Some 38,000 men in Azerbaijan have signed up to join the country’s armed forces following the fresh border clashes with neighbour Armenia, the Azerbaijani State Service for Mobilisation and Conscription announced on July 19. The statement came as Azerbaijan’s ally Turkey made it plain it would support Baku in any serious conflict with the Armenians.
Two dozen Azeri soldiers have lost their lives in the incidents of recent days. Several Armenian military personnel have also reportedly been killed amid growing tensions over the countries’ disputed borderline.
Those signing up for the Azerbaijani military did so electronically or by visiting local offices of the State Service for Mobilisation and Conscription, officials said.
Despite the increase in tensions, Baku reported that in the Tovuz northern region relative calm now prevailed.
Nuclear plant threat
In other developments, Azerbaijan raised tensions by threatening to attack Armenia’s nuclear power station. Rumours swirled that the threat was made after Yerevan warned it could strike Azerbaijan’s Mingachevir Dam, but there was no confirmation of the speculation.
Turkish President Recep Tayyip Erdogan, meanwhile, pledged to support Azerbaijan in its latest showdown with Armenia, which has prompted the most substantial military clashes between the two countries in four years, when hundreds were killed on both sides.
“Armenia is continuously targeting Azerbaijan’s civilian areas. We will certainly not leave brother Azerbaijan alone,” Erdogan said in a press conference after Friday prayers on July 17 in Istanbul. “Armenia is an invader.”
Erdogan did not offer proof of his claims.
Turkey will upgrade Azerbaijan’s military equipment and supply new systems, Turkish Defense Industries chairman Ismail Demir said earlier Friday in a Twitter post. Ankara stood ready to help Azerbaijan with drones, missiles and electronic warfare devices, he said.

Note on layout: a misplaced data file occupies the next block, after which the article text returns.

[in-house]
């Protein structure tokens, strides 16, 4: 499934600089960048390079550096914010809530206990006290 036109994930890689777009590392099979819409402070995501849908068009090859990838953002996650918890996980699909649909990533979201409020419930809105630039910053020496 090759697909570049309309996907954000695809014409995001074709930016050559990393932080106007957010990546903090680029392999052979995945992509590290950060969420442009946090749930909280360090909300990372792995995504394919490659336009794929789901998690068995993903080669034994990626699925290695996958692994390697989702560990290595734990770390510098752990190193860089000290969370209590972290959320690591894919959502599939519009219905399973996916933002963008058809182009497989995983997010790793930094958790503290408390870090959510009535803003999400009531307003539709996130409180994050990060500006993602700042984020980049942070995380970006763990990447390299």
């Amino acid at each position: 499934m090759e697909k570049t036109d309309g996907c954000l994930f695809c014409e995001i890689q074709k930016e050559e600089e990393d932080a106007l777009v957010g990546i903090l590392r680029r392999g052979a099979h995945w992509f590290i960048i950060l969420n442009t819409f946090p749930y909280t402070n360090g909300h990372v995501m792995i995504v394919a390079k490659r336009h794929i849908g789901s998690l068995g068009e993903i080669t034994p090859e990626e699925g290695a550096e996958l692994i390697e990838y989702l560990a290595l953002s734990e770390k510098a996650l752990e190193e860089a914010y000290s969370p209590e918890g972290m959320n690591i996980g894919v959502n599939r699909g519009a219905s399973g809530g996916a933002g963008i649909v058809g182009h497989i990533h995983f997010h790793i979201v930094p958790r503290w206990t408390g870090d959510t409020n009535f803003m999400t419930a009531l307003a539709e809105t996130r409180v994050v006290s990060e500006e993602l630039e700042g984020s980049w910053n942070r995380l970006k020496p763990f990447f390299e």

Russian military exercises
July 18 brought reports that Russia was holding military exercises to test its combat readiness amid the clashes between Azerbaijan and Armenia. The Russian Defence Ministry described the exercises as a routine check of the army’s capacity to ensure security in Russia’s southwestern region and denied any links between the training and the fighting taking place in the Caucasus region, south of Russia.
Russia, which has a military base in Armenia, has urged the two sides to cease fire and show restraint. The Kremlin said Moscow was ready to act as a mediator. The drills involved around 150,000 troops and 400 aircraft, according to the defence ministry.
In recent years, Russia has continued to sell weapons to both Armenia and Azerbaijan.
Azerbaijan entered into a conflict with Armenia over Nagorno-Karabakh, a majority Armenian-populated region of Azerbaijan, three decades ago as the Soviet Union collapsed. Armenians took control of the mountainous region, which is still internationally recognised as part of Azerbaijan, along with seven adjacent districts. Russia arranged a ceasefire in 1994, but no peace deal has been signed despite mediation efforts made by the US, Russia and France.